Can you make money out of milk?
For as long as I can remember, dairy farmers have been in crisis. There was a brief blip last year when the Chinese got so rich they started eating ice cream, but now the recession has largely killed that and things are back to normal.
"We're losing six farms a week, and it's a disgrace."
Derek Mead is a well known dairyman round here - and known for being a likeable "Farmer Grump". He thinks the constant exodus is appalling. Latest figures from the industry body DairyCo show 94 farms went out of production round here last year. (If you like milk stats, they're all here.)
So how many are left? Across the west country - not counting Devon and Cornwall - there were 1,716 at the last count. Which suggests you can make money out of milk, somehow.
Take Geoff Bowles, near Frome. When the G20 leaders gathered it was his milk, cream and butter on the table. It also graces Harvey Nichols, Harrods, all the posh shops. Ten years ago, his family dairy farm was struggling, until someone told him this.
"Get big, get niche or get out." It's an axiom that served Geoff well. He sold his cows, bought some prime Jersey cattle and built a dairy. He makes his own clotted cream, cream and butter, and sells direct. I made a film about him - you can watch here.
All over the west country you find guys bottling their own with cute labels, churning ice cream, making yoghurt. But with nearly 2,000 dairy farms, they can't all do that. We'd never stop eating ice cream, and we'd run out of milk for our tea.
"It's a tiny minority, maybe 10%," David Cotton tells me. David farms near Glastonbury and knows milk well. "Most of us milk cows, fill tankers, send it off to be made into cheese or butter or sold as milk. I milk 8,000 litres a day here. Imagine if I turned up at a Farmers' Market with that lot to sell!"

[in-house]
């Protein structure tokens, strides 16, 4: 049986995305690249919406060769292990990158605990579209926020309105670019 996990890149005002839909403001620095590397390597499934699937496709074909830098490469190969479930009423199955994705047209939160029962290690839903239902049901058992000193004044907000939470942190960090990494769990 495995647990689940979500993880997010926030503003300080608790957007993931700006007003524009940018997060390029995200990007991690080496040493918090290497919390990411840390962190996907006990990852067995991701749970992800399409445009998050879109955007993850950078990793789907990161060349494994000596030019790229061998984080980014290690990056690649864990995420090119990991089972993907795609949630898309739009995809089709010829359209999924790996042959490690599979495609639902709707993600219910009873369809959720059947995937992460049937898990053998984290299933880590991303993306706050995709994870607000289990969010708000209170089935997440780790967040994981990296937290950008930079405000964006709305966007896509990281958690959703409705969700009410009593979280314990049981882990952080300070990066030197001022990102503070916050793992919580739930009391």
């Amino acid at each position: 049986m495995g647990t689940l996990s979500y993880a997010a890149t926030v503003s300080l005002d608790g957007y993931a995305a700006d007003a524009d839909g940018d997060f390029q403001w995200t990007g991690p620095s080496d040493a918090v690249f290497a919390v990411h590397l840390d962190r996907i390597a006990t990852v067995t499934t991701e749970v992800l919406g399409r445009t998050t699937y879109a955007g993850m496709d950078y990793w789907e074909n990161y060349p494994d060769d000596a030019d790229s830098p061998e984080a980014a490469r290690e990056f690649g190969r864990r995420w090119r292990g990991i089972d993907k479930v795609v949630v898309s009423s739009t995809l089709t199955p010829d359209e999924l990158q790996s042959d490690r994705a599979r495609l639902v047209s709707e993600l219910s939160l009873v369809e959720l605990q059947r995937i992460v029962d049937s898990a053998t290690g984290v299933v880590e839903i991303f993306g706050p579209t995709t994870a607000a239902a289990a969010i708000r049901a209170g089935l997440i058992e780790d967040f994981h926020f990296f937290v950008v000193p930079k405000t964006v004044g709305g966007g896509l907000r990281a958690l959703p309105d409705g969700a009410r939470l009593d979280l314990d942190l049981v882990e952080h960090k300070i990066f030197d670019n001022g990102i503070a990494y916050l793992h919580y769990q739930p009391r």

So most farmers, it seems, are selling into the bulk markets for cheese, butter and dried powder, or into what they call, rather oddly it seems, the "liquid milk" market.
And these markets, like any others, go up and down. Milk costs us about 60p a litre in the shops, of which the guy who milked the cow gets about 22.5p. (Stat courtesy of Dairyco again.) When that price paid to the farmer goes down by 1p, they lose between £5,000 and £10,000 depending on the size of the herd.
Many farms only make £10,000 a year profit, so when I tell you the price has dropped 2.5p in 2009, you can do the maths.
But here's the thing. Supermarkets are no longer the villains. Mention Tesco or Asda on a family farm and you expect to get your ear chewed off. But not any more. Supermarkets have done deals with "partner farms" to guarantee a supply of fresh milk. In return, the farmers get a price fixed at the cost of production, plus a margin. There's a complicated formula and plenty of hoops to jump through, but they mostly seem happy with it.
So who is going bust then? From what I've heard, it's three types. Dairymen approaching retirement in their 50s struggle to find someone to take the farm on. Often their kids want nothing to do with it, and few farms are sold outright. Technically then, they haven't actually gone bust - just sold up.
The second group are the farmers caught in the collapse of Dairy Farmers of Britain, the Uk's biggest co-op, which went bust in June. Some have found a new contract, but hundreds are still being paid just 10 a litre by the receivers. Here's a good report on what that feels like.
And the third group who are up against it? The guys in the middle, who haven't gone niche, haven't done a deal with the big boys, haven't got a field to sell to developers. Their milk goes into the huge world lake for cheese, butter and that dried powder the global food industry puts into the oddest things. (Ham with milk in it? Read the label...) While the price is as low as it is - just 22p a litre - hundreds more of these farms will slowly die out.
Will that matter? Should we just let them go to the wall? If dairy herds get bigger and more commercial, cows spend more time indoors and farm buildings are more steel than cotswold limestone, would you care?
If you're in milk, or you just like eating or drinking the stuff, hit that comment button now.